Objective: To develop and implement a methodology to teach clinical skills to medical students in busy clinical settings.
Methods: The Structured Clinical Observation (SCO) program with guidelines and observation sheets for history-taking, physical examination, and information-giving skills was created. Faculty development preceded SCO implementation for pediatric clerkship students at Jefferson Children's Health Center. SCO observation sheets were tabulated and faculty and student questionnaires were administered.
Results: The mean number of observations per student was 6, with 368 observations done for 63 students. SCOs were highly rated as an educational tool by faculty and students. The impact of the SCO program on faculty ability to perform clinical duties was initially minimal, but increased over the year. Observations were used primarily for feedback, but did influence outpatient clinical faculty's evaluation of two thirds of the students. Only 50% of students reported being observed in other rotations.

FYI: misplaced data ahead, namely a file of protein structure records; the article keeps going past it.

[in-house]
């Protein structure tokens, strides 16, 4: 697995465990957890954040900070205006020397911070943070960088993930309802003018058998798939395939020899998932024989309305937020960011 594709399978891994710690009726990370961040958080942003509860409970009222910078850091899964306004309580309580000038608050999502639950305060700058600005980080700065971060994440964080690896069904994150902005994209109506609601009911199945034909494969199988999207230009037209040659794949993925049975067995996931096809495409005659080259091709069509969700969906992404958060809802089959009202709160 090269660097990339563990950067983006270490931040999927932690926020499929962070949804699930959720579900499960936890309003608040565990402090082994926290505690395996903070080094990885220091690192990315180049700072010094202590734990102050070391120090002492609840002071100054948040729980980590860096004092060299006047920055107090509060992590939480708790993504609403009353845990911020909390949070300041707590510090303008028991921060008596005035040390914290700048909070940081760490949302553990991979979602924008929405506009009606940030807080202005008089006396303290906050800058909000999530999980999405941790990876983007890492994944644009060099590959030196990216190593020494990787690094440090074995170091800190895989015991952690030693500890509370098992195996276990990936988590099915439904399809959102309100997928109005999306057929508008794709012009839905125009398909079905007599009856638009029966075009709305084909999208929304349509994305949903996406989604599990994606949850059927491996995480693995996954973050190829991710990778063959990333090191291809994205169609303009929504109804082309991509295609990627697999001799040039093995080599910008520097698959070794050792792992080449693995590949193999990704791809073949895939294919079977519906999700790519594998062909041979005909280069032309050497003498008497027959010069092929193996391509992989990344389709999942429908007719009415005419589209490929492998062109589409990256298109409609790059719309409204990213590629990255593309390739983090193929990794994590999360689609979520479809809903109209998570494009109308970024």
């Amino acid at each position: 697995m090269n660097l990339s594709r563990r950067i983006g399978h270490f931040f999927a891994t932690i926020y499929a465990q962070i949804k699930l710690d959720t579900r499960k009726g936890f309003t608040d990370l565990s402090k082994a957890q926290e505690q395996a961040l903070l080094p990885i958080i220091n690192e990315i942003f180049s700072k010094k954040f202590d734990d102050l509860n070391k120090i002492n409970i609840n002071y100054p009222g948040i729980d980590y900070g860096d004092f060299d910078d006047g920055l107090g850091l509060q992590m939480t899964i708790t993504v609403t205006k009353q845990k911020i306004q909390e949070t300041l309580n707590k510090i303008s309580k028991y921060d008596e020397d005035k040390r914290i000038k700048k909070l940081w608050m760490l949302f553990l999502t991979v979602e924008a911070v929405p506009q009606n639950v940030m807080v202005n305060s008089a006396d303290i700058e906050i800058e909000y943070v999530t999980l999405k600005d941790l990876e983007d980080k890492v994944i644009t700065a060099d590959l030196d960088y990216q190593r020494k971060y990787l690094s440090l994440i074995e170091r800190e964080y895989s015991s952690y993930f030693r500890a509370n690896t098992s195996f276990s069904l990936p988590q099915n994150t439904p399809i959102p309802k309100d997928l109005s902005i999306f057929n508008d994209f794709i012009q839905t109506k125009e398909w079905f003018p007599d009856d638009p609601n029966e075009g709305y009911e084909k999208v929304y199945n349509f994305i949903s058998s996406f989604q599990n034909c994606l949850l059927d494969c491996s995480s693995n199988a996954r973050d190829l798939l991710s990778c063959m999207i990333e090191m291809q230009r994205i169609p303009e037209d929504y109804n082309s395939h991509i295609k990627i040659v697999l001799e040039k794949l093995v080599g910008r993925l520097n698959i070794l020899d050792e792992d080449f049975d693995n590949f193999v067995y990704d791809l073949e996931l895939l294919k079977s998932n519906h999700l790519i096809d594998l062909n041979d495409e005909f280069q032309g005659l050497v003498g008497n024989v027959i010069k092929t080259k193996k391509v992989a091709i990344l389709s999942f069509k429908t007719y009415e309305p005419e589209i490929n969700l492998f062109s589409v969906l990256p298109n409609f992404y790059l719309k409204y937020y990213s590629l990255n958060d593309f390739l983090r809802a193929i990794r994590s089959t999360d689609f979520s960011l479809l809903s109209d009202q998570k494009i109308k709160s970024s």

Conclusions: SCOs are a feasible, inexpensive, qualitatively effective method of teaching clinical skills. The quantitative effect of SCOs on performance needs to be evaluated.